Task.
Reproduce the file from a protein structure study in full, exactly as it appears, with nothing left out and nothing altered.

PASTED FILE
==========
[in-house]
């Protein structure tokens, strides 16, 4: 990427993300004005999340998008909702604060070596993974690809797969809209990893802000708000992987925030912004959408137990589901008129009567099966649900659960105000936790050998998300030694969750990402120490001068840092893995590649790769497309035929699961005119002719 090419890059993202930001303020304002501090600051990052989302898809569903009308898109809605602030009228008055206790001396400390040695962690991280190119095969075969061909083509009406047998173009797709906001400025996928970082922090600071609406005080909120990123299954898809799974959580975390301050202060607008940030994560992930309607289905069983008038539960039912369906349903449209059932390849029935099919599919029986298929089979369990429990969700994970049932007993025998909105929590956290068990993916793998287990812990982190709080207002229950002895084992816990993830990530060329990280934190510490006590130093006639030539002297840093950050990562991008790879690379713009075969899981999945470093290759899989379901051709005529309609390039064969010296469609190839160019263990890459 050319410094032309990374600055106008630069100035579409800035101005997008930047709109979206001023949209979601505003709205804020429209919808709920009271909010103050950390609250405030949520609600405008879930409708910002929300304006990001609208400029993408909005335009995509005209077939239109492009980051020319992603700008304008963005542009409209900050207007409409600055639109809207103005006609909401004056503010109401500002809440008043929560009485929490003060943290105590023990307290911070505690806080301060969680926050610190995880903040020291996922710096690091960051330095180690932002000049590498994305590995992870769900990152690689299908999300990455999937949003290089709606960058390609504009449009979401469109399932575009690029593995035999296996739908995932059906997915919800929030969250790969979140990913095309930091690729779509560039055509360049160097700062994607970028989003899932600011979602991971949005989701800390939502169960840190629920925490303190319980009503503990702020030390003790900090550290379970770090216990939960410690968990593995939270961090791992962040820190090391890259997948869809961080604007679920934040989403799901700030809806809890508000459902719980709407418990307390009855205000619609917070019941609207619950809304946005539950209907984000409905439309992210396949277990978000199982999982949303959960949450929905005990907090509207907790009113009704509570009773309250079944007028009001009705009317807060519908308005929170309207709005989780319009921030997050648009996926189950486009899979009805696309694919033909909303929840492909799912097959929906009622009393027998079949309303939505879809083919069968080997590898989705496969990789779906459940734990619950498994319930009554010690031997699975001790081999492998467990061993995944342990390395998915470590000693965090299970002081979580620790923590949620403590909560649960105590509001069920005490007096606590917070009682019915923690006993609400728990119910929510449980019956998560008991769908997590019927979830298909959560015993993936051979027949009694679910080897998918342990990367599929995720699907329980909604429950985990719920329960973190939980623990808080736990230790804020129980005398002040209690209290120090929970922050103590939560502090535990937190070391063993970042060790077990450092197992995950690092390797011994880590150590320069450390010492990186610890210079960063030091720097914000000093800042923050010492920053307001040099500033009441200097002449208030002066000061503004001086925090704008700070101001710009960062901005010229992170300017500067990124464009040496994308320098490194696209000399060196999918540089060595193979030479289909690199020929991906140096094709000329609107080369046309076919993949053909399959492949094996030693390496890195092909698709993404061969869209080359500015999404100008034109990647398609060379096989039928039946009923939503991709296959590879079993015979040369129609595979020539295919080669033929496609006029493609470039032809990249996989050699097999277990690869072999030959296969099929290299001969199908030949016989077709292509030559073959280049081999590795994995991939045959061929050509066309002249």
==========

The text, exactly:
[in-house]
């Protein structure tokens, strides 16, 4: 990427993300004005999340998008909702604060070596993974690809797969809209990893802000708000992987925030912004959408137990589901008129009567099966649900659960105000936790050998998300030694969750990402120490001068840092893995590649790769497309035929699961005119002719 090419890059993202930001303020304002501090600051990052989302898809569903009308898109809605602030009228008055206790001396400390040695962690991280190119095969075969061909083509009406047998173009797709906001400025996928970082922090600071609406005080909120990123299954898809799974959580975390301050202060607008940030994560992930309607289905069983008038539960039912369906349903449209059932390849029935099919599919029986298929089979369990429990969700994970049932007993025998909105929590956290068990993916793998287990812990982190709080207002229950002895084992816990993830990530060329990280934190510490006590130093006639030539002297840093950050990562991008790879690379713009075969899981999945470093290759899989379901051709005529309609390039064969010296469609190839160019263990890459 050319410094032309990374600055106008630069100035579409800035101005997008930047709109979206001023949209979601505003709205804020429209919808709920009271909010103050950390609250405030949520609600405008879930409708910002929300304006990001609208400029993408909005335009995509005209077939239109492009980051020319992603700008304008963005542009409209900050207007409409600055639109809207103005006609909401004056503010109401500002809440008043929560009485929490003060943290105590023990307290911070505690806080301060969680926050610190995880903040020291996922710096690091960051330095180690932002000049590498994305590995992870769900990152690689299908999300990455999937949003290089709606960058390609504009449009979401469109399932575009690029593995035999296996739908995932059906997915919800929030969250790969979140990913095309930091690729779509560039055509360049160097700062994607970028989003899932600011979602991971949005989701800390939502169960840190629920925490303190319980009503503990702020030390003790900090550290379970770090216990939960410690968990593995939270961090791992962040820190090391890259997948869809961080604007679920934040989403799901700030809806809890508000459902719980709407418990307390009855205000619609917070019941609207619950809304946005539950209907984000409905439309992210396949277990978000199982999982949303959960949450929905005990907090509207907790009113009704509570009773309250079944007028009001009705009317807060519908308005929170309207709005989780319009921030997050648009996926189950486009899979009805696309694919033909909303929840492909799912097959929906009622009393027998079949309303939505879809083919069968080997590898989705496969990789779906459940734990619950498994319930009554010690031997699975001790081999492998467990061993995944342990390395998915470590000693965090299970002081979580620790923590949620403590909560649960105590509001069920005490007096606590917070009682019915923690006993609400728990119910929510449980019956998560008991769908997590019927979830298909959560015993993936051979027949009694679910080897998918342990990367599929995720699907329980909604429950985990719920329960973190939980623990808080736990230790804020129980005398002040209690209290120090929970922050103590939560502090535990937190070391063993970042060790077990450092197992995950690092390797011994880590150590320069450390010492990186610890210079960063030091720097914000000093800042923050010492920053307001040099500033009441200097002449208030002066000061503004001086925090704008700070101001710009960062901005010229992170300017500067990124464009040496994308320098490194696209000399060196999918540089060595193979030479289909690199020929991906140096094709000329609107080369046309076919993949053909399959492949094996030693390496890195092909698709993404061969869209080359500015999404100008034109990647398609060379096989039928039946009923939503991709296959590879079993015979040369129609595979020539295919080669033929496609006029493609470039032809990249996989050699097999277990690869072999030959296969099929290299001969199908030949016989077709292509030559073959280049081999590795994995991939045959061929050509066309002249």